Though you’re right to point out that some members of the Glenanne gang are still alive, and that the evidence against them might not be enough for a court. However, the three Reavey brothers are not alive, and the “evidence” against them was zero. I’m not downplaying families’ grief, but the living MUST take precedence over the dead.

    “The new evidence used to clear Eugene Reavey’s name was a statement from the police and I notice you sidestepped/ignored the question, if the police’s word is good enough to clear a nationalist accused of something why is it not good enough when it says a republican group is responsible for something?”

    There was no “new evidence”. The police statement was not “new evidence”, it was the retraction of the only “evidence” there ever was. A police file on Eugene Reavey, leaked through the DUP spy ring within the RUC, was the only “evidence” there EVER was against Reavey, and it was enough to spark a massacre. So this isn’t an issue of blindly believing whatever the police say, just because it suits. This is a case where the ONLY agency who made any allegation, withdrew that allegation. There was suspicion against the Reaveys ONLY because the RUC pointed the finger. The RUC later admitted it was wrong. No leap of faith in anyone required.

    “Yes the officers in Dublin did offer protection to those involved in the Love Ulster Parade and that included putting themselves in significant danger. The fact the rioters won on the day is no reflection on officers on the ground but a failure of intelligence and planning. It is also a break from their past history when they failed to protect other parades.”

    Name one.

  • Why

    Sorry FD you would need to ask a Nationalist/Republican those questions you want answered.

  • Billy Pilgrim

    Brian Boru

    “There is actually very little sectarianism in the South. But in a city of 1.2 million, a tiny % can equate to the 1000 or so that turned out to cause trouble. 1 way we should react to this is by going ahead with the 1916 march in April, in order to deny the terrorists the right to claim to be the true successors of those freedom fighters.”

    Hmmm. Having lived in the south for many years, and more revealingly, having lived with southerners in the north for several years, I’d say that there is a prevalence of certain attitudes and mindsets that are not sectarian as such, but which might be interpreted as such, if one were of a mind to do so.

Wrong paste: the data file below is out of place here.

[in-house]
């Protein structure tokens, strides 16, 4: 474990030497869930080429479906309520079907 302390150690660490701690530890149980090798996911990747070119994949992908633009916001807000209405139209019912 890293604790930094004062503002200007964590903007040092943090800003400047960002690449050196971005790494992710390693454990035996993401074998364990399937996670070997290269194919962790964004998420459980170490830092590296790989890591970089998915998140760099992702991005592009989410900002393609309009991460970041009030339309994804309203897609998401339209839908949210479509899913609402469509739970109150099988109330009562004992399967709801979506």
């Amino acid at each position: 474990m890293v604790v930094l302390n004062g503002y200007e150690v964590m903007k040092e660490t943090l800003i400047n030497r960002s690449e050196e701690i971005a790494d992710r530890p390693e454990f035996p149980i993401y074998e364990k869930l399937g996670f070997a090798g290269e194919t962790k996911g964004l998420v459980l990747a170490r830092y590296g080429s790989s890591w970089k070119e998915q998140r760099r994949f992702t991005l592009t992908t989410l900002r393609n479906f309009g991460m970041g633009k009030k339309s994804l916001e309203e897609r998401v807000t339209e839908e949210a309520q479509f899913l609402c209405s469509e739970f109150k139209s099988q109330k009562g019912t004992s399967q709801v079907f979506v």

What do I mean by that? Hmmm. I suppose there are certain realities which partition has given rise to. I have found that the people within the nationalist community with the most old-fashioned, unrealistic and strident views are southerners who have moved up. For example, a northern nationalist will see a union jack or an orange march in Belfast city centre and, while not thrilled about it, will not blow a gasket either. Northerners can’t afford to. If we were to go crazy every time we saw some outward manifestation of the other tradition, it would be exhausting. A southerner though – not being used to such sights – is far more likely to get upset. Southerners never have to come to terms with the realities of living in a divided society. The border has allowed the creation of quite a cosy republican consensus in the south, but not on the island. The north remains a sort of quarantine zone, where the sectarian problems of the island have been sectioned and, as far as possible, put aside. So to say that sectarianism is uncommon in the south is a half-truth. It’s easy to be tolerant and non-sectarian from a distance. It’s easy to convince yourself that you aren’t sectarian when there isn’t even the perception of a threat. But what if things weren’t so secure? What if problems were closer to home? Is southern sectarianism absent, or merely unnecessary at the moment?